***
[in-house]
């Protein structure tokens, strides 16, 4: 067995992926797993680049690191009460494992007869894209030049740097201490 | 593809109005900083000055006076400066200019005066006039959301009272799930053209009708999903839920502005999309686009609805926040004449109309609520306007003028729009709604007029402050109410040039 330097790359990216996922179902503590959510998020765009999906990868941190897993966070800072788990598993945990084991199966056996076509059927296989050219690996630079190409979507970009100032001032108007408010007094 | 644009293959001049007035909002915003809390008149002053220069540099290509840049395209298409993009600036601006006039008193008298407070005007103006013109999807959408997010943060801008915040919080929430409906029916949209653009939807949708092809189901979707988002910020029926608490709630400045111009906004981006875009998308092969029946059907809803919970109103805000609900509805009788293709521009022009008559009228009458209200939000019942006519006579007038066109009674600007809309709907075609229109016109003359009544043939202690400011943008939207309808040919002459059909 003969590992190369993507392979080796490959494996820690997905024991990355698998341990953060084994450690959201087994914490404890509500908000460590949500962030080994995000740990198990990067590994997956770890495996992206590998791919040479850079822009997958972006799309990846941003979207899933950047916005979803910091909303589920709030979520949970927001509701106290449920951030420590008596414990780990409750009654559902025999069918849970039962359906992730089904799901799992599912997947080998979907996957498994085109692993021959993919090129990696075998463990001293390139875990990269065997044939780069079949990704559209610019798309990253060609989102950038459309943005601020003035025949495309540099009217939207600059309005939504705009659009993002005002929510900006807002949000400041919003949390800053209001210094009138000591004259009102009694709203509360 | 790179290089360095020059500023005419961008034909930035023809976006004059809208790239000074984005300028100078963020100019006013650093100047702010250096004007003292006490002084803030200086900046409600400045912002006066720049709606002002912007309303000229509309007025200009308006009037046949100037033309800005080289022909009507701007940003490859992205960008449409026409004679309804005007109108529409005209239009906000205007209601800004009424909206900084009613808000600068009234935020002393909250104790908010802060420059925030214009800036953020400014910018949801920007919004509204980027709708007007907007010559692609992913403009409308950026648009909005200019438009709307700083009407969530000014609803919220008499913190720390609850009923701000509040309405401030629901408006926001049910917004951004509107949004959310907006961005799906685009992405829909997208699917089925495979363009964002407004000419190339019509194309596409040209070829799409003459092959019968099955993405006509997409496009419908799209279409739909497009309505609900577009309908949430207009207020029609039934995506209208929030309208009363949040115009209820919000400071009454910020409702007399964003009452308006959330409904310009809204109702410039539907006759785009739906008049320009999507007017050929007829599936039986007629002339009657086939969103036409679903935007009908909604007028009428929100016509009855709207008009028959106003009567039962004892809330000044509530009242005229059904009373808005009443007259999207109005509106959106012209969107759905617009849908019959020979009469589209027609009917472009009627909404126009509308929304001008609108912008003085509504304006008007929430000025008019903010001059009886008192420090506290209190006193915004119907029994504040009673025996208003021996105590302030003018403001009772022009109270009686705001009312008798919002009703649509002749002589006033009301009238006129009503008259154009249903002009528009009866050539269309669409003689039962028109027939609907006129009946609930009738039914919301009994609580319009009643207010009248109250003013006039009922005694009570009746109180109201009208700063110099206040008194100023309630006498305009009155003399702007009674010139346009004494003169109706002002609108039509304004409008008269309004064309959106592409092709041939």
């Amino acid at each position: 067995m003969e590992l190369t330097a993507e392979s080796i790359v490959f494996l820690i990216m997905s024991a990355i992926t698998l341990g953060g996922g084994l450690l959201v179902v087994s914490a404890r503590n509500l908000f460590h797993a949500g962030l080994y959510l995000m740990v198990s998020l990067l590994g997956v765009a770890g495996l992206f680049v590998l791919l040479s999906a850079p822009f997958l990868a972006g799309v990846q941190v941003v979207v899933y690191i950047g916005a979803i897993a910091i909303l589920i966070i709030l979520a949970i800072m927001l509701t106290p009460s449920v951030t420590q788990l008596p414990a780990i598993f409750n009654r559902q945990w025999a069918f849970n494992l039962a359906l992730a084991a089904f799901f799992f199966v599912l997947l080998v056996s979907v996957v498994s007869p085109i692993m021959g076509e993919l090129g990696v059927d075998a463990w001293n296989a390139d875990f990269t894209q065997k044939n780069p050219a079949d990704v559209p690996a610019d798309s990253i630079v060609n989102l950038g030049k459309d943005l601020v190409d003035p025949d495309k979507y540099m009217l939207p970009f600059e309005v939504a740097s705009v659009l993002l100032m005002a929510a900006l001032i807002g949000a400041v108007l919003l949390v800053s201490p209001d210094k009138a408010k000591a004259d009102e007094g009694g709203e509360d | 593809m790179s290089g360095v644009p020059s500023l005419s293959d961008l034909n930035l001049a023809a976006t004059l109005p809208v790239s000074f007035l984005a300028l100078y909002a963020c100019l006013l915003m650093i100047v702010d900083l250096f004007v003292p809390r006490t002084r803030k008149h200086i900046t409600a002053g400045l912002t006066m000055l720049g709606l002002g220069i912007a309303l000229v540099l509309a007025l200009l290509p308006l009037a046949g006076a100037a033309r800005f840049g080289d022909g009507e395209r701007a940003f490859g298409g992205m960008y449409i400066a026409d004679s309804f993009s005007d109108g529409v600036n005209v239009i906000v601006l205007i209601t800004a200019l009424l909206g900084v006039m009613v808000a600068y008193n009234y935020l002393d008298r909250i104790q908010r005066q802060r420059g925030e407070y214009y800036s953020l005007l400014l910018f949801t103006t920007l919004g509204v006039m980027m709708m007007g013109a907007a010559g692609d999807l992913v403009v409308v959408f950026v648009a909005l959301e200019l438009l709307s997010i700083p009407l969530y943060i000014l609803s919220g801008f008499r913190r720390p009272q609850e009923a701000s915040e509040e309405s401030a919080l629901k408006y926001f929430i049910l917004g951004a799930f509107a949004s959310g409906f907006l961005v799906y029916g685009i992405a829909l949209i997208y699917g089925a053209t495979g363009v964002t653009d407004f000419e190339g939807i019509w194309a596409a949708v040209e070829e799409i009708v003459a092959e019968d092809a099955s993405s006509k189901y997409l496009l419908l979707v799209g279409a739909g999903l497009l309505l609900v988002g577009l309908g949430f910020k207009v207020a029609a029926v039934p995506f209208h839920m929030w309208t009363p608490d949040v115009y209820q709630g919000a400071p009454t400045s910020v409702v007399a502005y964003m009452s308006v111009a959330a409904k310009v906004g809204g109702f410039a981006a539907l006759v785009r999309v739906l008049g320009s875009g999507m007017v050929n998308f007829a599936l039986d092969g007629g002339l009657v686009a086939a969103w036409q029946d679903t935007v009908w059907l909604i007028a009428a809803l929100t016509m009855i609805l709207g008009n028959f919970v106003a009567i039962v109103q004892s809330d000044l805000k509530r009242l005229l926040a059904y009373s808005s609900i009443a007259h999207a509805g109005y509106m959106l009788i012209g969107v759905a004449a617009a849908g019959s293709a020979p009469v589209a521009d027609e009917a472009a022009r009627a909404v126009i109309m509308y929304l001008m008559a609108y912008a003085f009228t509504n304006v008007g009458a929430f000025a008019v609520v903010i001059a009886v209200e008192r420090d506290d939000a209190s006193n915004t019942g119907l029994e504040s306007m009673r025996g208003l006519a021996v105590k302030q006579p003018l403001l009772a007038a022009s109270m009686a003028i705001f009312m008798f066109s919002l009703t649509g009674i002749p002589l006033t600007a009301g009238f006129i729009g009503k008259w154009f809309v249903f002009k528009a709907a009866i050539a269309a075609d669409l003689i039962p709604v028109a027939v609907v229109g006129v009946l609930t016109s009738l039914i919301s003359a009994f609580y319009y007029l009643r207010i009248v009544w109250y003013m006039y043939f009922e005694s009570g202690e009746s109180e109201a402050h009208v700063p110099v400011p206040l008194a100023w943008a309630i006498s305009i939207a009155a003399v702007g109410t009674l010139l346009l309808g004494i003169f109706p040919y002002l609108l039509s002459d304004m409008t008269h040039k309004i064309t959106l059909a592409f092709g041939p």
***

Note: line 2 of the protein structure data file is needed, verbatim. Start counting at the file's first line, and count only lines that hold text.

């Protein structure tokens, strides 16, 4: 067995992926797993680049690191009460494992007869894209030049740097201490 | 593809109005900083000055006076400066200019005066006039959301009272799930053209009708999903839920502005999309686009609805926040004449109309609520306007003028729009709604007029402050109410040039 330097790359990216996922179902503590959510998020765009999906990868941190897993966070800072788990598993945990084991199966056996076509059927296989050219690996630079190409979507970009100032001032108007408010007094 | 644009293959001049007035909002915003809390008149002053220069540099290509840049395209298409993009600036601006006039008193008298407070005007103006013109999807959408997010943060801008915040919080929430409906029916949209653009939807949708092809189901979707988002910020029926608490709630400045111009906004981006875009998308092969029946059907809803919970109103805000609900509805009788293709521009022009008559009228009458209200939000019942006519006579007038066109009674600007809309709907075609229109016109003359009544043939202690400011943008939207309808040919002459059909 003969590992190369993507392979080796490959494996820690997905024991990355698998341990953060084994450690959201087994914490404890509500908000460590949500962030080994995000740990198990990067590994997956770890495996992206590998791919040479850079822009997958972006799309990846941003979207899933950047916005979803910091909303589920709030979520949970927001509701106290449920951030420590008596414990780990409750009654559902025999069918849970039962359906992730089904799901799992599912997947080998979907996957498994085109692993021959993919090129990696075998463990001293390139875990990269065997044939780069079949990704559209610019798309990253060609989102950038459309943005601020003035025949495309540099009217939207600059309005939504705009659009993002005002929510900006807002949000400041919003949390800053209001210094009138000591004259009102009694709203509360 | 790179290089360095020059500023005419961008034909930035023809976006004059809208790239000074984005300028100078963020100019006013650093100047702010250096004007003292006490002084803030200086900046409600400045912002006066720049709606002002912007309303000229509309007025200009308006009037046949100037033309800005080289022909009507701007940003490859992205960008449409026409004679309804005007109108529409005209239009906000205007209601800004009424909206900084009613808000600068009234935020002393909250104790908010802060420059925030214009800036953020400014910018949801920007919004509204980027709708007007907007010559692609992913403009409308950026648009909005200019438009709307700083009407969530000014609803919220008499913190720390609850009923701000509040309405401030629901408006926001049910917004951004509107949004959310907006961005799906685009992405829909997208699917089925495979363009964002407004000419190339019509194309596409040209070829799409003459092959019968099955993405006509997409496009419908799209279409739909497009309505609900577009309908949430207009207020029609039934995506209208929030309208009363949040115009209820919000400071009454910020409702007399964003009452308006959330409904310009809204109702410039539907006759785009739906008049320009999507007017050929007829599936039986007629002339009657086939969103036409679903935007009908909604007028009428929100016509009855709207008009028959106003009567039962004892809330000044509530009242005229059904009373808005009443007259999207109005509106959106012209969107759905617009849908019959020979009469589209027609009917472009009627909404126009509308929304001008609108912008003085509504304006008007929430000025008019903010001059009886008192420090506290209190006193915004119907029994504040009673025996208003021996105590302030003018403001009772022009109270009686705001009312008798919002009703649509002749002589006033009301009238006129009503008259154009249903002009528009009866050539269309669409003689039962028109027939609907006129009946609930009738039914919301009994609580319009009643207010009248109250003013006039009922005694009570009746109180109201009208700063110099206040008194100023309630006498305009009155003399702007009674010139346009004494003169109706002002609108039509304004409008008269309004064309959106592409092709041939």